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HP Software's community for IT leaders // May 2013

March Madness: A slam-dunk analytics scenario

An application that analyzes March Madness tweeting highlights the business intelligence gold mine lurking in social media data.

During the annual bacchanal of basketball known as March Madness, thousands of NCAA basketball fans (and probably a few neglected spouses) take to Twitter to unleash their excitement, vindication, disappointment, and predictions about every aspect of the tournament. In 2012, there were more than 2 million tournament-related tweets.

With 64 basketball games scheduled in a tight three-week timeframe, the annual surfeit of riches for sports fans is also an excellent proving ground for the power of social media data analytics. Widespread use of social media is a huge business opportunity, especially for organizations with well-known brands.

With this in mind, a few sports fans across HP’s data analytics solutions teams hatched a plan to use tweets in the runup to March Madness to demonstrate some potential uses of social media data. The core question: If you could read and understand the sentiment of all of those tweets, what might you learn about the business of basketball?

  • Most loved (and most hated) players?
  • Geographic patterns of team loyalty?
  • Trending patterns based on injury reports, sports commentary, and handicaps?
  • Most influential sports analysts and commentators?
  • Broadcast viewership patterns?
  • Live attendance footprint?

More importantly, if you knew the answers to such questions, what could you do with that information?

Inspired by madness

A team of data analytics experts at HP built an application this spring using Autonomy, HP Vertica Analytics Platform, and TIBCO Spotfire, and ran their first test on tweets made in the days before the tournament began, to see just what they could learn from social media data. The demo:

  1. Analyzed 500,000 Twitter posts using a wide variety of hashtag and keyword information
  2. Applied sentiment to determine a positive, negative, or neutral context
  3. Tracked location data for geographical analysis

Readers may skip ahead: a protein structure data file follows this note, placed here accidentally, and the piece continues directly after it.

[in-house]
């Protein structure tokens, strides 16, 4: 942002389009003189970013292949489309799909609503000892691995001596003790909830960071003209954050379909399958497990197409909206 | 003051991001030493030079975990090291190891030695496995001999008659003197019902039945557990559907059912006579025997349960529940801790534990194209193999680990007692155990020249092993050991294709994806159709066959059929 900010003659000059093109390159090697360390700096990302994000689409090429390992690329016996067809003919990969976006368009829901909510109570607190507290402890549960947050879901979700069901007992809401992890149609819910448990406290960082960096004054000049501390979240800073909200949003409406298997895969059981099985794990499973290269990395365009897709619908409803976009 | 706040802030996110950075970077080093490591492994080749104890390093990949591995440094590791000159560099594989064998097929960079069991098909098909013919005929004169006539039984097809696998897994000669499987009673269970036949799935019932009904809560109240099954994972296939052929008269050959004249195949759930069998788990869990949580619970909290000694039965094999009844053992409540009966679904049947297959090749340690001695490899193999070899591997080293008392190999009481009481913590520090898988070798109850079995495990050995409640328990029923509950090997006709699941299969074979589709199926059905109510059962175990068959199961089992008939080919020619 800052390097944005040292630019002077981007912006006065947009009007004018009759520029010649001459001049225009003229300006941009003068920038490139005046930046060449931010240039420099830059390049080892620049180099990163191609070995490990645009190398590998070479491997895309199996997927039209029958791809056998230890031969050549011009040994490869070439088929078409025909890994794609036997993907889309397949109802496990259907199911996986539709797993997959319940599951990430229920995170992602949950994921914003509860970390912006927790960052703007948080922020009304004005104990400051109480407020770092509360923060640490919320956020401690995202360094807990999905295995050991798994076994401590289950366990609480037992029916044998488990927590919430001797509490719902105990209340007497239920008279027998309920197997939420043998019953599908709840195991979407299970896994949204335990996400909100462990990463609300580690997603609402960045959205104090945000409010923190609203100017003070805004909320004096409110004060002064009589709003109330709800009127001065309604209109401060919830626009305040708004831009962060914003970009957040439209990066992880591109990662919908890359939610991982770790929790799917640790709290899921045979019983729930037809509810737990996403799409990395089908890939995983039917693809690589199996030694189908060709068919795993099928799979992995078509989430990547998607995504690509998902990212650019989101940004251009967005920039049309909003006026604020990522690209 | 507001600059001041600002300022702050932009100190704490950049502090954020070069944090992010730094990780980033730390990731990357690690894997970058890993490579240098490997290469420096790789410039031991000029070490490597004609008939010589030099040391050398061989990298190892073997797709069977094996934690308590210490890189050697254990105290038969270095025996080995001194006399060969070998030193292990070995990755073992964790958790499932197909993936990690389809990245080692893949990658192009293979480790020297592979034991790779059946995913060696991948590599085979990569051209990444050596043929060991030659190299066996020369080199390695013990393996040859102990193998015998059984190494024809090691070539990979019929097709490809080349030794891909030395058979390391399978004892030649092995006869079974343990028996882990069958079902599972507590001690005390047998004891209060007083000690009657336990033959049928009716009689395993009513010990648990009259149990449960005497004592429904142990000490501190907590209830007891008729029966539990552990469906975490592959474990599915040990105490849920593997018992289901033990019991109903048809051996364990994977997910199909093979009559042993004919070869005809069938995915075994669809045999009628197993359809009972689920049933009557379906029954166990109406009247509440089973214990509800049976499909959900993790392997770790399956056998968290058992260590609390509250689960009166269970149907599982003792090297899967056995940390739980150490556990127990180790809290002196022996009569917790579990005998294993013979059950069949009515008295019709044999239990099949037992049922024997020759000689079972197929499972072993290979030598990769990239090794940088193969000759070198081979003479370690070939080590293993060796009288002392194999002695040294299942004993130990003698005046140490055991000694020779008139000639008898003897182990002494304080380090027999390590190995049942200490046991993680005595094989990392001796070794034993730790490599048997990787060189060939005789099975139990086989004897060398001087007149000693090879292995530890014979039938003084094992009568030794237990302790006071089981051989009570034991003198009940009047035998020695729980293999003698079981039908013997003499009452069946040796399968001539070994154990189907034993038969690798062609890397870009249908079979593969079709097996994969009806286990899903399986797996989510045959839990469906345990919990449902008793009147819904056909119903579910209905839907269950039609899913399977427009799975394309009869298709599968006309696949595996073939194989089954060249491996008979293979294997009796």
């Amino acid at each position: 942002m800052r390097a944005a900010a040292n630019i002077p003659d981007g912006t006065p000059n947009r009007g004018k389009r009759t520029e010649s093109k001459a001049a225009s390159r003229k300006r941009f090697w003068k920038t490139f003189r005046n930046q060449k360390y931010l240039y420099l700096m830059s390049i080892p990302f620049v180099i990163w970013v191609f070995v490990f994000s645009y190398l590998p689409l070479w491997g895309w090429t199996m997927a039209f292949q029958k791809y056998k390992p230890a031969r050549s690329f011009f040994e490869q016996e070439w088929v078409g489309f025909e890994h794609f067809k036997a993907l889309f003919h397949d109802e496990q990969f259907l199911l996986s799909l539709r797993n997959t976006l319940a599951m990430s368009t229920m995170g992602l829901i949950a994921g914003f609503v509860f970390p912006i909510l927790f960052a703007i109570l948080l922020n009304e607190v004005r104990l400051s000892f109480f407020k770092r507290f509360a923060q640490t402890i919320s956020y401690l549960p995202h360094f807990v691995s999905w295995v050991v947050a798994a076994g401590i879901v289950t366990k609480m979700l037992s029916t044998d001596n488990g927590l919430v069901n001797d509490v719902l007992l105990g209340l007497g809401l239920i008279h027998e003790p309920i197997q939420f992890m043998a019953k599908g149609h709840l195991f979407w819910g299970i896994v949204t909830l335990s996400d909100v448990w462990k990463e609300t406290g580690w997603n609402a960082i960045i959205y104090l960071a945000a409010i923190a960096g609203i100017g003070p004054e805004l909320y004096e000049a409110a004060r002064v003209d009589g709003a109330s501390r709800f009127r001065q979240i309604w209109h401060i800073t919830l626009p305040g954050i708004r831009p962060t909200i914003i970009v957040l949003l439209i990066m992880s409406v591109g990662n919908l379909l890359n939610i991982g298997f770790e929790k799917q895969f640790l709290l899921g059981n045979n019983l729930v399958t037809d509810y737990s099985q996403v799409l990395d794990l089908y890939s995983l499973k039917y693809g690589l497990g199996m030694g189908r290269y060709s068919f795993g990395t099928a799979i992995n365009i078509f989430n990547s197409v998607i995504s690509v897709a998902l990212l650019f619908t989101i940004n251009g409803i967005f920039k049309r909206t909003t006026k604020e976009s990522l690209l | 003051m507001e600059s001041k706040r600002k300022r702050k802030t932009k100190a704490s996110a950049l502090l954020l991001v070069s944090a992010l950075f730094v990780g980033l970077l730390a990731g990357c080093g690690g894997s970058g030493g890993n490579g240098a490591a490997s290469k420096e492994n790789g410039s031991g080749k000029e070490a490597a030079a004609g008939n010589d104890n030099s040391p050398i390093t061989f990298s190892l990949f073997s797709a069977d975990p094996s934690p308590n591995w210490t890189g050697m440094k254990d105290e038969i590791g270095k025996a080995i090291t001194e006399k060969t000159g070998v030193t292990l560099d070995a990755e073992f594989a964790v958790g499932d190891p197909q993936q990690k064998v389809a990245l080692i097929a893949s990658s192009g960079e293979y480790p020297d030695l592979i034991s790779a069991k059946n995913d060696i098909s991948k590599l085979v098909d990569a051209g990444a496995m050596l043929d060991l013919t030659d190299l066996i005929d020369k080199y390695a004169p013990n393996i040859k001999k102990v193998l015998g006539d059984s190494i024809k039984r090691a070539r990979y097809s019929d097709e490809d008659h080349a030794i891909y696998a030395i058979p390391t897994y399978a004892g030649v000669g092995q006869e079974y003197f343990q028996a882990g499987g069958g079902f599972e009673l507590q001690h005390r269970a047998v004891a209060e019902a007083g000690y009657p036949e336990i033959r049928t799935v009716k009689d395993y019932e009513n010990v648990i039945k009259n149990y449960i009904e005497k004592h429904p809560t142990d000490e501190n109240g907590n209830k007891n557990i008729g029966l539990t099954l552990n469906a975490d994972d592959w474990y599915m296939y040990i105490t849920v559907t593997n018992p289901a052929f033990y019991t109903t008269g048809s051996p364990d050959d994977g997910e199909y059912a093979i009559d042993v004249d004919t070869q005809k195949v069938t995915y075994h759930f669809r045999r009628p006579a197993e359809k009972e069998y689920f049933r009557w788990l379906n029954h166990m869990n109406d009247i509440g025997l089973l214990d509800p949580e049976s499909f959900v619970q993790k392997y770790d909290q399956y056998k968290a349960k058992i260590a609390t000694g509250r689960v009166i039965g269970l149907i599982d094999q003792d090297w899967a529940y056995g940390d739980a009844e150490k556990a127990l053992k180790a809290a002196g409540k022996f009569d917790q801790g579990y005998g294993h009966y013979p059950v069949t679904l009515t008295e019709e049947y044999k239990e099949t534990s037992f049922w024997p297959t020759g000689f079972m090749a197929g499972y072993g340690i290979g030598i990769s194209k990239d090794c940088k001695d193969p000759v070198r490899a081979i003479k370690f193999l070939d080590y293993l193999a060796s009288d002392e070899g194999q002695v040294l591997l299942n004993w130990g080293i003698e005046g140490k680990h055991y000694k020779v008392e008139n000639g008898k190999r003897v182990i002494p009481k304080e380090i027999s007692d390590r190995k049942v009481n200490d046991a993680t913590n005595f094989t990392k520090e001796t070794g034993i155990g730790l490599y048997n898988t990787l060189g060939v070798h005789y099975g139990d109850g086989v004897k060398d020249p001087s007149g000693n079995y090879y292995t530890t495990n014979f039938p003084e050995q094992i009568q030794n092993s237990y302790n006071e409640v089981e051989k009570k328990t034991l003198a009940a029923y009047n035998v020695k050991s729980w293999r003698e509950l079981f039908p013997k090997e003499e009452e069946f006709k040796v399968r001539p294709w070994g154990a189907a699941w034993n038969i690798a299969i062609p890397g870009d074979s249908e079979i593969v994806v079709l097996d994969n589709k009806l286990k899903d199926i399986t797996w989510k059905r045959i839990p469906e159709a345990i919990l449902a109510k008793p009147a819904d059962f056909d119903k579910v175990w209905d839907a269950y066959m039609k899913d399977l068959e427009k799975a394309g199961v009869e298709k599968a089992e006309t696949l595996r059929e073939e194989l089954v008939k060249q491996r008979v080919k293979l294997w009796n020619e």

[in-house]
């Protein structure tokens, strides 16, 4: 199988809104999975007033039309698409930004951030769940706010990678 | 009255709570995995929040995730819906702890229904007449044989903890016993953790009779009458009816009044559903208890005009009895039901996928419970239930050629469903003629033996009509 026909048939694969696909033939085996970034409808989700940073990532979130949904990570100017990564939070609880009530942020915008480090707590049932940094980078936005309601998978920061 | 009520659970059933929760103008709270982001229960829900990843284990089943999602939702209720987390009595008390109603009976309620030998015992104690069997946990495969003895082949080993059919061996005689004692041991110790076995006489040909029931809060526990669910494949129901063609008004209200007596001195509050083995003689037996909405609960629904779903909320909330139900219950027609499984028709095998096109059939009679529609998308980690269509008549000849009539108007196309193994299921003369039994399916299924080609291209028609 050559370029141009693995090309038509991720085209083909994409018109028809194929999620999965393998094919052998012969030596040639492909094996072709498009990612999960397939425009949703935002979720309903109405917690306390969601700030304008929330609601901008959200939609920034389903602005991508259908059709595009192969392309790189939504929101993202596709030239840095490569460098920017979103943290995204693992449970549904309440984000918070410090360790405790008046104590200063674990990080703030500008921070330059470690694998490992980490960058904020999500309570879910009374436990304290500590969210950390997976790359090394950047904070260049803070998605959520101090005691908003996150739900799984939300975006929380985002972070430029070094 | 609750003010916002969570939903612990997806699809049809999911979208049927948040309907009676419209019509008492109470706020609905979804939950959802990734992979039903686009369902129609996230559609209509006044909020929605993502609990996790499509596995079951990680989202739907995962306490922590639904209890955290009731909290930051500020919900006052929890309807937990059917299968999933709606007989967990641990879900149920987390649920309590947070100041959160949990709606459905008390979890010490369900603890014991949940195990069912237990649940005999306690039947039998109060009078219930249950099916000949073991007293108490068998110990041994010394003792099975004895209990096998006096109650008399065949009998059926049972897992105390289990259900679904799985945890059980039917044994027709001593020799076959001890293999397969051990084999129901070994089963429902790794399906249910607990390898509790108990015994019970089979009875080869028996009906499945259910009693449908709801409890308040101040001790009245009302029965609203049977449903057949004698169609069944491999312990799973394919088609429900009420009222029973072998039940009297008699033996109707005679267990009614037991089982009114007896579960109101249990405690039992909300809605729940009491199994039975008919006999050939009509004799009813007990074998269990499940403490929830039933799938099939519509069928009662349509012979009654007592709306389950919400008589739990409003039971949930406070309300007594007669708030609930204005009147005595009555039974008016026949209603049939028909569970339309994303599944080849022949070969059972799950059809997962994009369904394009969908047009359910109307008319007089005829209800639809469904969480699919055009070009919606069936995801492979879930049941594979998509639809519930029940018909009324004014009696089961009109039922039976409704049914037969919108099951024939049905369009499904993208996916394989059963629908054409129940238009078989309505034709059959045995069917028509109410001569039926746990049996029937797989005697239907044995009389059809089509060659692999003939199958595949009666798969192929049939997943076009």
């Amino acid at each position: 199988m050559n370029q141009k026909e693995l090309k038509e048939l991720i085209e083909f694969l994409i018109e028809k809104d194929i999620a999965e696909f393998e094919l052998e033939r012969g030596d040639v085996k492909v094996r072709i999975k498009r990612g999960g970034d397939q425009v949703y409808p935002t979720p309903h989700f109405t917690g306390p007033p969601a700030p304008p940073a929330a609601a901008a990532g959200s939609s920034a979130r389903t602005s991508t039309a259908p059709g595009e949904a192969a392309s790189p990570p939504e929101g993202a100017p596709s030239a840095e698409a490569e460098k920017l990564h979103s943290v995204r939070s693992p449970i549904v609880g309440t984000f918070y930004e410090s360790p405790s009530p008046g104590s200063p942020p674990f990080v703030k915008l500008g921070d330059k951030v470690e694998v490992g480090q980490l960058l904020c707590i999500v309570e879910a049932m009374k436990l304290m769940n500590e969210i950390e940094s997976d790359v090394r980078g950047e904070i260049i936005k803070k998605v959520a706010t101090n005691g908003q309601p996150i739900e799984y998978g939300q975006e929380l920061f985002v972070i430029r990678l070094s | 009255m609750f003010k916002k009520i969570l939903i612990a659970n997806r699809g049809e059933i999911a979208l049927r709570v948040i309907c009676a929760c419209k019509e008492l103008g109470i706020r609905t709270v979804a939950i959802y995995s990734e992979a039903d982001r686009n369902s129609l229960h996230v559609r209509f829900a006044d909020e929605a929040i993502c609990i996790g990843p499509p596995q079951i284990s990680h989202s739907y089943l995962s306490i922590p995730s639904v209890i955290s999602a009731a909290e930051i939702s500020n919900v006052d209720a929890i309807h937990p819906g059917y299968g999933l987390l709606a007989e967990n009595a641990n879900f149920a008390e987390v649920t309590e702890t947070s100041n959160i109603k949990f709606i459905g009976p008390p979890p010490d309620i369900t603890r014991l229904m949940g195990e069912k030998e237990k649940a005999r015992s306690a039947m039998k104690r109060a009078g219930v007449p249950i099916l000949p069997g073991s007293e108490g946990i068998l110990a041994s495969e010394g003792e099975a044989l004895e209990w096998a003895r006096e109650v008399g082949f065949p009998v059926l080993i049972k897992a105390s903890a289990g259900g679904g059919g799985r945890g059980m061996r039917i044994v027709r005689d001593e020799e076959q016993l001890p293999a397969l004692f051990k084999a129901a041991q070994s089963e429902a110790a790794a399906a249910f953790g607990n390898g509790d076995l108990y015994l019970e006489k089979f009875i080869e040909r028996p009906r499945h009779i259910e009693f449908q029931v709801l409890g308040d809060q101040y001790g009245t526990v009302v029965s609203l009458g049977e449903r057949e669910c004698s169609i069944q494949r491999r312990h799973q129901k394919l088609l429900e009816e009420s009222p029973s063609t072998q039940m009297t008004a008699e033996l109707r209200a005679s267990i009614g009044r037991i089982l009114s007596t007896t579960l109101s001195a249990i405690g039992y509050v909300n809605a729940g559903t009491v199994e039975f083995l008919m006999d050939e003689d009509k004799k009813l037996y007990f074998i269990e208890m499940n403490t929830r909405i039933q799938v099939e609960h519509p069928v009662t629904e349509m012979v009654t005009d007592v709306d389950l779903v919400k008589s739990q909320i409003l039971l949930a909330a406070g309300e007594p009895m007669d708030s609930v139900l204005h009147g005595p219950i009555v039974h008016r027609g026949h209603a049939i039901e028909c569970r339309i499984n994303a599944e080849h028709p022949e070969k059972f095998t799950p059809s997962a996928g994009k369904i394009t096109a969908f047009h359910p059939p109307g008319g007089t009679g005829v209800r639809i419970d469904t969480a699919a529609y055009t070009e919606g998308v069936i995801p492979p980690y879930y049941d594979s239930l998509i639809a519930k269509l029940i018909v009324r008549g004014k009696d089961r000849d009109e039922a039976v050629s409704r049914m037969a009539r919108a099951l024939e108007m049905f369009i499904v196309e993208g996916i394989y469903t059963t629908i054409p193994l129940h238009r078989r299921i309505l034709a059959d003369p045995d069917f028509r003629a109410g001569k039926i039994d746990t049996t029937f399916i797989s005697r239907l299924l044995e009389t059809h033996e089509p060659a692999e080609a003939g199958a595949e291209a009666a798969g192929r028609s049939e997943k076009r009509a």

4. Tracked the language to provide cultural context
  5. Tracked time and date of postings to show activity spikes
  6. Provided a visualization dashboard to make it easy to consume query results

Click to enlarge

“We didn't have a predefined storyline,” says Kaloyan Kanev, a consultant with the Information Management and Analytics team in HP Enterprise Services. “We wanted to let the data speak to us, so we crawled a lot of data and started looking at what people were talking about, and measuring the buzz as it changed before and during the tournament.”

Once the data was queried and visualized, the team began to explore some interesting data patterns. For example, in the weeks leading up to the tournament, the data showed a major spike in tweets from areas of the United States where college basketball is wildly popular (the Midwest and South, for example) and even the lesser-known players dominate Twitter, indicating big games, big plays, or notorious off-court activity.

Click to enlarge

The application was never designed to predict winners and losers of games: sentiment data alone is never a predictor, Kanev explains. It does, however, identify trends that could potentially be used by the NCAA or individual teams to increase ticket or merchandise sales, grow the fan base, or improve the return on investment from marketing efforts.

Getting back to business

For businesses, social media data offers new insights into customer opinions, trends, and buying behaviors that, until now, have been difficult or impossible to come by. The specific ways you can analyze this data will vary greatly by industry, but the possibilities include:

  • Measure response to new campaigns
  • Measure enthusiasm for new products
  • Understand public reaction to news events that affect your industry
  • Measure changes in sentiment over time
  • Remediate poor customer service experiences
  • Identify influential individuals
  • Improve predictive modeling for retail sales, financial products, or customer churn

To make the most of your sentiment data analytics efforts, Kanev offers the following tips:

  • Use a variety of social media data—The March Madness exercise looked only at tweets, but any significant social media site (Facebook, Foursquare, Pinterest, Instagram) is a potential source of rich business intelligence.
  • Incorporate social media data with other data sources—You needn’t develop your social media intelligence in a data silo: incorporate other types of hard data, including structured data such as sales data or web traffic patterns, and use them collectively to develop predictive models that perform better than ones created from traditional data warehouses.

Learn more about social media sentiment analysis with Autonomy IDOL and how Vertica’s analytics platform performs split-second queries on big data sets. For more on the future of big data in sports, check out the Vertica webinar with STATS and


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